The former CEO of SEGA for Europe and America believes the UK’s deep seam of video game talent will drive digital innovation across society as it branches out into other sectors.
Mike Hayes is now the digital lead for investment group Mercia Technologies, which looks to scale innovative technology businesses with high growth potential from the UK regions.
Warwickshire-based Mercia has more than 400 businesses in its portfolio, has overseen 11 IPOs and manages in excess of £330 million of third party funds.
Hayes says five per cent of that is with businesses under his remit – a figure he expects to increase with time as digital technologies such as virtual reality impact all sectors and areas of society.
“Forecasts for 2025 show that market will be worth something like $35 billion,” he told BusinessCloud. “Probably only a third of that will be around games.
“I’m confident that the other two thirds will be driven by the skills of these games engineers, who are very good at engaging people, rewarding them to keep them playing – then are able to surprise and delight them with unlockable content.
“Take training, education, health, other services and the military: all of these things apply if you want to engage and educate people. We’re seeing a terrific amount of that at the moment.
“To look around a trench in VR is motivating, but not wholly educational – you’ve got to draw people in, take them on an interactive journey then surprise them so they go back again.
“Whether you’re training someone to work on a factory floor or educating someone in biology in a secondary school, you need these skills to make it interesting.
“The UK is right at the centre and heart of that and there is a great opportunity for us to see how these businesses grow and become dominant in the next few years.
“The amount of dealflow we’re seeing in digital is phenomenal.”
Hayes says that the UK’s gaming talent was slower to adapt its skillset than countries such as Germany and America, owing to its illustrious history as a “hit-driven” industry delivering world-famous games, but has caught up.
Hayes was UK marketing director at Nintendo when the phenomenally popular Game Boy and Super Nintendo launched and also worked at Codemasters.
He then helped lead SEGA’s reinvention as a third-party games publisher after it dropped out of the console hardware market in the face of intense competition from Sony’s PlayStation and Microsoft’s Xbox in the early Noughties.
His hands-on experience was perfect for Mercia’s unique funding model.
“Mercia’s CEO Mark Payton came to me four years ago and said ‘we’ve got a lot of digital dealflow – would you mind having a look at it?’” Hayes explained.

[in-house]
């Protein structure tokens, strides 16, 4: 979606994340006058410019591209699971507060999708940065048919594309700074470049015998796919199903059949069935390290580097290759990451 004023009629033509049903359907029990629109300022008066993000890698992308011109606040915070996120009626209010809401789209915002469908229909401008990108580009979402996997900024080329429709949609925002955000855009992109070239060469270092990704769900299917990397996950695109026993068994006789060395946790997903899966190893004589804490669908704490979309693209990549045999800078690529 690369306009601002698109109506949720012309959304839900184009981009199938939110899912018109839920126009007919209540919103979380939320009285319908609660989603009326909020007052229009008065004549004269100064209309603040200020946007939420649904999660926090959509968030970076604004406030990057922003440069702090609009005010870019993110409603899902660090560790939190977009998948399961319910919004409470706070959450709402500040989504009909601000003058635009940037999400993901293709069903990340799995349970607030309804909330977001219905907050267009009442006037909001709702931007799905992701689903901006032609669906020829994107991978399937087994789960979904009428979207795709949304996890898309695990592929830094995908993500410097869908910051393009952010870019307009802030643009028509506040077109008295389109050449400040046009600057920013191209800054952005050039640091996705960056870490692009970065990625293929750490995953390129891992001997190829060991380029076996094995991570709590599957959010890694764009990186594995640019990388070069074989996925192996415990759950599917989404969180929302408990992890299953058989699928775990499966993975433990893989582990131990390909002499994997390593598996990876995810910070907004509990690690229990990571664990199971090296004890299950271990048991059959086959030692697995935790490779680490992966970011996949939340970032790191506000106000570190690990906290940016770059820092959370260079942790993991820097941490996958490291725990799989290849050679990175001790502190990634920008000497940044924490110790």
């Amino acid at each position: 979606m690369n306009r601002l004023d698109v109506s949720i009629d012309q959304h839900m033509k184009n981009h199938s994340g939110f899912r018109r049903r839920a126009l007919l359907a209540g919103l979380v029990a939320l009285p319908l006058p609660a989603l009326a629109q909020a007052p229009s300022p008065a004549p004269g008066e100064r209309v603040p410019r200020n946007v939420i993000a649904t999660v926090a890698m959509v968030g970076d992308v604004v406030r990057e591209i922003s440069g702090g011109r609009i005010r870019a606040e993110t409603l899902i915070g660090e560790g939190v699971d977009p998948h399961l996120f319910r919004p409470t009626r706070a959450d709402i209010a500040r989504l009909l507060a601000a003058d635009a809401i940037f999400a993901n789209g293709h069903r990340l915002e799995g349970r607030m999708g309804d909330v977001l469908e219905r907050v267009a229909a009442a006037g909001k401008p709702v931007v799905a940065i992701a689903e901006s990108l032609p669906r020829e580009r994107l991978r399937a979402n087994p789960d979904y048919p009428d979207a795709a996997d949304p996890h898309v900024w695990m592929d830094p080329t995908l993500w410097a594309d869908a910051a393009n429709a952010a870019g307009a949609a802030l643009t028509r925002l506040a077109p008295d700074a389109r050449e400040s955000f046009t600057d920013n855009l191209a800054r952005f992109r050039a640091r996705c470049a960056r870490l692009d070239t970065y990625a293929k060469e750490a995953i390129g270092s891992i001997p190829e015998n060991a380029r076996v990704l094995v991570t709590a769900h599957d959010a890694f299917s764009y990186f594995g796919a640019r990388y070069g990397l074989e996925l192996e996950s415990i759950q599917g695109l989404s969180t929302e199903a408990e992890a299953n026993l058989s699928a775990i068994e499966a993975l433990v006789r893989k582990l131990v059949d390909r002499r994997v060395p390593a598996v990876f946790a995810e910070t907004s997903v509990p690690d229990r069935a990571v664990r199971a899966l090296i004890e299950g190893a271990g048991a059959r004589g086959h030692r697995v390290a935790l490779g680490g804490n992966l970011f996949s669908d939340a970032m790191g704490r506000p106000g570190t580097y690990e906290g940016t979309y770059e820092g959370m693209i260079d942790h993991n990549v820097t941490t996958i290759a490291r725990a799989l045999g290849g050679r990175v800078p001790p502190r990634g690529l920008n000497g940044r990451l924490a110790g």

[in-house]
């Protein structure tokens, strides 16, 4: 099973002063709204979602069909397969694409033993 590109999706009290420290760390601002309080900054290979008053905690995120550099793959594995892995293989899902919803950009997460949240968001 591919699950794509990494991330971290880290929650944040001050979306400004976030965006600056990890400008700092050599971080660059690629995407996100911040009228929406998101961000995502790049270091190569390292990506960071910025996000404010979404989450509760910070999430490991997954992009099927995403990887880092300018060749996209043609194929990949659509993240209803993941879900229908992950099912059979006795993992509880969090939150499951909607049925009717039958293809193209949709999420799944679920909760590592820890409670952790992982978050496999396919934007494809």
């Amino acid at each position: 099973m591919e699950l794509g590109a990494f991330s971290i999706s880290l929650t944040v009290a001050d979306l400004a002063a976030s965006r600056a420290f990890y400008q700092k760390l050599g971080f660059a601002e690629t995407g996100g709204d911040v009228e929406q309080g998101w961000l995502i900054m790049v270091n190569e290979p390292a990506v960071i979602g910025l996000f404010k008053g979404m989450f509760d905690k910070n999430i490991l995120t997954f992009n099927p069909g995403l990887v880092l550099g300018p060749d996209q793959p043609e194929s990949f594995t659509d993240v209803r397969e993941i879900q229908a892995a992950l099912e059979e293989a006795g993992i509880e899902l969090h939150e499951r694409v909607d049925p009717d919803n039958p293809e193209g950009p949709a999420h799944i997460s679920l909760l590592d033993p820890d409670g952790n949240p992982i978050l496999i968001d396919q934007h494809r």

“The whole thing snowballed from doing a bit of consultancy to being a 100 per cent PAYE, helping them out with their digital business.
“Mercia’s strategy is to employ investment directors who have walked the walk. We have either run big businesses in the sector we’re employed in or have built companies ourselves, made some money and now want to help other people.
“My focus is anything where games and games engineers are creating an output – whether that is in entertainment, or solving problems.
“When we find interesting companies, they like the fact we’re able to talk on their terms and can help them. I may have grey hair and look like an old fart, but I’ve got contacts and can help these young entrepreneurs and guide them.”
One of these firms is Farnborough-based nDreams, one of the first UK firms to develop for VR, which Hayes tips for big things.
“We invest early stage but we believe in this buzzword of ‘patient capital’ – we have the ability and the funds to work with the company right through their journey,” he said.
“We invested £200,000 in nDreams back in 2014 and now we’ve invested in excess of £7m into them, across our funds.”
However Mercia’s main focus is outside the South East – with that in mind, the firm doesn’t even have an office in London.
“You have places like Leamington Spa, where there is huge talent but a lack of investment – our regional approach helps these businesses along,” he said.
“There is a firm in Preston which is also flying: its game Soccer Manager Arena is phenomenal and has been hitting the charts high and generating good revenue.”
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